2021-03-06 14:02:26

Central bank digital currency vs private cryptocurrency: What’s hot, what’s not

Digital currencies backed by various central banks may become a reality in future. Many of the world’s central banks are toying with the idea of issuing digital currencies.

Late last month, the Reserve Bank of India (RBI) had called a central bank-supported digital currency “a mixed blessing”. In a new report on currency and finance, RBI had stated that such virtual tokens increase financial inclusion and transparency.

At the same, RBI, however, doesn’t seem to have faith in cryptocurrencies. A couple of weeks ago, in an interview with CNBC TV-18, RBI governor Shaktikanta Das had said the central bank had a few major concerns about cryptocurrency and its impact on financial stability.

In fact, the Indian government, too, is scheduled to table a bill in the Parliament to ban private digital currencies. That apart, the government also seeks to launch a framework for an official digital currency issued by the RBI.

Even in other countries, there is a rush for a central bank backed digital currency. In China, trials of ‘e-yuan’ have started. In Europe, the authorities want to launch a digital Euro by 2025. In Bahamas, ‘sand dollar’ is already in circulation.

So, are digital currencies a threat to cryptocurrencies? Let’s take a look.

 What is a central bank’s digital currency?

A central bank digital currency is the electronic equivalent of cash in a banking system. So, automatically, it offers a very high level of security as a central bank can never run out of the currency it issues.

 How is digital currency different from a private cryptocurrency?

Unlike cryptocurrencies, digital currencies come with less volatility and have greater security. Take Bitcoin, for example. It has given stellar returns since its inception, and has been on a bull run since the beginning of this year. Despite that, no matter how much its value surges, it will always remain a speculative bet.

On February 8, the value of the cryptocurrency surged after electric car maker Tesla stated that it had bought Bitcoins worth $1.5 billion. However, it dropped 10 percent a few days later when Elon Musk tweeted that the price of Bitcoin was high. So, the value of cryptocurrencies will always be dependent on what an investor is willing to shell out for them, making them extremely volatile.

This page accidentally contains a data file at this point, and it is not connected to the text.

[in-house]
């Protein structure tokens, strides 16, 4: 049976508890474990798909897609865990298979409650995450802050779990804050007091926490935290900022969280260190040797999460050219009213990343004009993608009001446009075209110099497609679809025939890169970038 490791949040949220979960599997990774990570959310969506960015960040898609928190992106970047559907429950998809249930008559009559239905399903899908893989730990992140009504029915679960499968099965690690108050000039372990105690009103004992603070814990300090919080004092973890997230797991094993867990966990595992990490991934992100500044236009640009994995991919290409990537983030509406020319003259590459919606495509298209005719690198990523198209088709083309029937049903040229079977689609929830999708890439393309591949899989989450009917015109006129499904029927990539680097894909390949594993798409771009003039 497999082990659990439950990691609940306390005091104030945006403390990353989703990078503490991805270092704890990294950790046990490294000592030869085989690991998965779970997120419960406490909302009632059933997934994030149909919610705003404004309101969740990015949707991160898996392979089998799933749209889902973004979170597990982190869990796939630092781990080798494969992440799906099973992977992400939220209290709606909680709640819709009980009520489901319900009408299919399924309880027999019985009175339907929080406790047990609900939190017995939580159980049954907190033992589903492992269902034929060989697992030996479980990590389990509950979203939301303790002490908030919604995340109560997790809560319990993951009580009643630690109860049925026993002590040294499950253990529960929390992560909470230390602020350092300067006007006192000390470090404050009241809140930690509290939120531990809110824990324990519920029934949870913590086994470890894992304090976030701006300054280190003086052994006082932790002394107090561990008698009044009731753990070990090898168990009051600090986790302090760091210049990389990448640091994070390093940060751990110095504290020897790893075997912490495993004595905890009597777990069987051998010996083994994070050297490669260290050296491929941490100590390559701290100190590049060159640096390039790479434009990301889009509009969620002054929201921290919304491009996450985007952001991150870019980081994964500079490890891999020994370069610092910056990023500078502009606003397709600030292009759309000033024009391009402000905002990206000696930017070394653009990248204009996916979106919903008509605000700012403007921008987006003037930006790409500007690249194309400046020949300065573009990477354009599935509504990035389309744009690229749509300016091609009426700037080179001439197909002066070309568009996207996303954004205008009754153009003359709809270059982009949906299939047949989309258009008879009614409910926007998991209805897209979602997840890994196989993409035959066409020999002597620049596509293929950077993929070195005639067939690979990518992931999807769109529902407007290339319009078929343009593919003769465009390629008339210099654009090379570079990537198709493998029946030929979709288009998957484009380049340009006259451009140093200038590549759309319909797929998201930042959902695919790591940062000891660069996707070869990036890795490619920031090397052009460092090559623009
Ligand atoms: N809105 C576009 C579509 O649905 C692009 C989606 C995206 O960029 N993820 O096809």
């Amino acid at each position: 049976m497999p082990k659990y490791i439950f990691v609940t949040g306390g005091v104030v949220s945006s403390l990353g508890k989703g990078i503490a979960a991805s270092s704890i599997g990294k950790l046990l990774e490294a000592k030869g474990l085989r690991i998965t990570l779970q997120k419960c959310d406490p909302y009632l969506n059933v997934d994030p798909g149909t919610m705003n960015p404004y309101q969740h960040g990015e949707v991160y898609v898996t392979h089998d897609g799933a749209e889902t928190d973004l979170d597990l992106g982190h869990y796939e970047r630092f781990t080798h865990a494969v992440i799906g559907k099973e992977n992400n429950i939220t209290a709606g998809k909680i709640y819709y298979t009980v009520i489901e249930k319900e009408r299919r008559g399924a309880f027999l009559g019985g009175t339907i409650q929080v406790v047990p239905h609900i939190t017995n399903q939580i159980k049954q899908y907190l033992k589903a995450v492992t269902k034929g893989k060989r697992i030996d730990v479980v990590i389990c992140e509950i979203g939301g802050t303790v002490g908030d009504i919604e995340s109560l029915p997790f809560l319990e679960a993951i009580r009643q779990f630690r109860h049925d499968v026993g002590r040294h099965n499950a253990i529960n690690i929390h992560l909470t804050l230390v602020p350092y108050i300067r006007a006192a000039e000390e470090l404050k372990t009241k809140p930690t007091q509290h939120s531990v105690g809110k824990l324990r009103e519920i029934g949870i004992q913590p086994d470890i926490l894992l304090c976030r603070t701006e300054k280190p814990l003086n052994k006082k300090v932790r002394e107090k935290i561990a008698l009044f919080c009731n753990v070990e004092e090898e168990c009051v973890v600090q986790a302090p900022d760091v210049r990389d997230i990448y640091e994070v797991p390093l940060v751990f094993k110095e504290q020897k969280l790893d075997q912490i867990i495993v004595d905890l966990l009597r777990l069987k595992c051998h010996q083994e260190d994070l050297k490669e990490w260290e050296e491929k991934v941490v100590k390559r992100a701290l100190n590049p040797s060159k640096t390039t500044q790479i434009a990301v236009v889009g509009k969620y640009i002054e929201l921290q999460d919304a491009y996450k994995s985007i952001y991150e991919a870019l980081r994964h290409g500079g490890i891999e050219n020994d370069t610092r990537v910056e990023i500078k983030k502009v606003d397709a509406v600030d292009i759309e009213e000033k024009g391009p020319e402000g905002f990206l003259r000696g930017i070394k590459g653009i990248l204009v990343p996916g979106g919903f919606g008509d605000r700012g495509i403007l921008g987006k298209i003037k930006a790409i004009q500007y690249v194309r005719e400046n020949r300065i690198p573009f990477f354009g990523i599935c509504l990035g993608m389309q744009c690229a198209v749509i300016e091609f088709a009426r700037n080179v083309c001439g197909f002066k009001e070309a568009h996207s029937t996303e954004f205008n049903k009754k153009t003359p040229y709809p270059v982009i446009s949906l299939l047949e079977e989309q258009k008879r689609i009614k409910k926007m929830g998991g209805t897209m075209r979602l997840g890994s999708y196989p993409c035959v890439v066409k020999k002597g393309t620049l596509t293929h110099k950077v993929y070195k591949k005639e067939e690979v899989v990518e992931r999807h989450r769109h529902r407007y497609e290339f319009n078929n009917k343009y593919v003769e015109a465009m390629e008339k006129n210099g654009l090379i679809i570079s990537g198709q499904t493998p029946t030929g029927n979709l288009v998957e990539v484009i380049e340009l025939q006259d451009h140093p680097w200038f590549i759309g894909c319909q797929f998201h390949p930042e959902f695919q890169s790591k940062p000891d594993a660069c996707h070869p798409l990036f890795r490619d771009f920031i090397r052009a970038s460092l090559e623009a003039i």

Second, digital currencies have the support and backing of their respective financial institutions. Once introduced, they will allow people to make payments via the internet and possibly even offline, competing with cryptocurrencies.

Third, cryptocurrencies are rivals of central banks, as they are unable to control them like money. On the contrary, because an official digital currency will always be backed by the central bank, it will remain risk-free like banknotes.

What are the risks?

If a central bank digital currency is introduced, it would deprive commercial banks of a stable source of funding such as retail deposits. In the event of a crisis, this would expose them to vulnerability of running on their coffers as clients would prefer the safety of an account guaranteed by the central bank.

So, are digital currencies a threat to cryptocurrencies?

An investor who wants to play safe will opt for a central bank digital currency, just because the risks are nil. Such investors don’t have deep pockets to hold on to their losses, and, so, will find the kind of kind of volatility associated with private cryptocurrencies tough to handle.

Second, private cryptocurrencies’ value fluctuates drastically within short periods of time. So, if goods and services are traded using private cryptocurrencies, and if the value changes frequently, it can create huge uncertainty for buyers and sellers.

Considering these aspects, a central bank digital currency is much safe compared to cryptocurrency, and can be a threat to it.

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